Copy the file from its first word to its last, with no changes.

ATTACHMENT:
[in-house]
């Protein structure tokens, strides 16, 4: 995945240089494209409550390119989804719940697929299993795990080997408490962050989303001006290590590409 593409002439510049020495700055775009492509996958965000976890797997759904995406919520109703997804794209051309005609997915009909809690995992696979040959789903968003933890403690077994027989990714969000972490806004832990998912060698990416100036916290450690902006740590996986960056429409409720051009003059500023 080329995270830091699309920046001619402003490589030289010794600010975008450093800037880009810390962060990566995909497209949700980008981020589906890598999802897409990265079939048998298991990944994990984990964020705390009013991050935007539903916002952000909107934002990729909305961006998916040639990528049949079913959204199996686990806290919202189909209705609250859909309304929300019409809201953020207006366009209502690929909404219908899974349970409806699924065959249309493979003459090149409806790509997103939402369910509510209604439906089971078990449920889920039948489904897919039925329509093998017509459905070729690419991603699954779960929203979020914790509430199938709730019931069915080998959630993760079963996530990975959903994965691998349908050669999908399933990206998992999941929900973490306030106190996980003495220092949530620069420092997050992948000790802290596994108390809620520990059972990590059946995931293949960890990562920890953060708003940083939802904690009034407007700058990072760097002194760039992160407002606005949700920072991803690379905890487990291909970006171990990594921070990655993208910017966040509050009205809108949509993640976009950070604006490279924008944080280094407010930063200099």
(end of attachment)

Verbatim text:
[in-house]
């Protein structure tokens, strides 16, 4: 995945240089494209409550390119989804719940697929299993795990080997408490962050989303001006290590590409 593409002439510049020495700055775009492509996958965000976890797997759904995406919520109703997804794209051309005609997915009909809690995992696979040959789903968003933890403690077994027989990714969000972490806004832990998912060698990416100036916290450690902006740590996986960056429409409720051009003059500023 080329995270830091699309920046001619402003490589030289010794600010975008450093800037880009810390962060990566995909497209949700980008981020589906890598999802897409990265079939048998298991990944994990984990964020705390009013991050935007539903916002952000909107934002990729909305961006998916040639990528049949079913959204199996686990806290919202189909209705609250859909309304929300019409809201953020207006366009209502690929909404219908899974349970409806699924065959249309493979003459090149409806790509997103939402369910509510209604439906089971078990449920889920039948489904897919039925329509093998017509459905070729690419991603699954779960929203979020914790509430199938709730019931069915080998959630993760079963996530990975959903994965691998349908050669999908399933990206998992999941929900973490306030106190996980003495220092949530620069420092997050992948000790802290596994108390809620520990059972990590059946995931293949960890990562920890953060708003940083939802904690009034407007700058990072760097002194760039992160407002606005949700920072991803690379905890487990291909970006171990990594921070990655993208910017966040509050009205809108949509993640976009950070604006490279924008944080280094407010930063200099």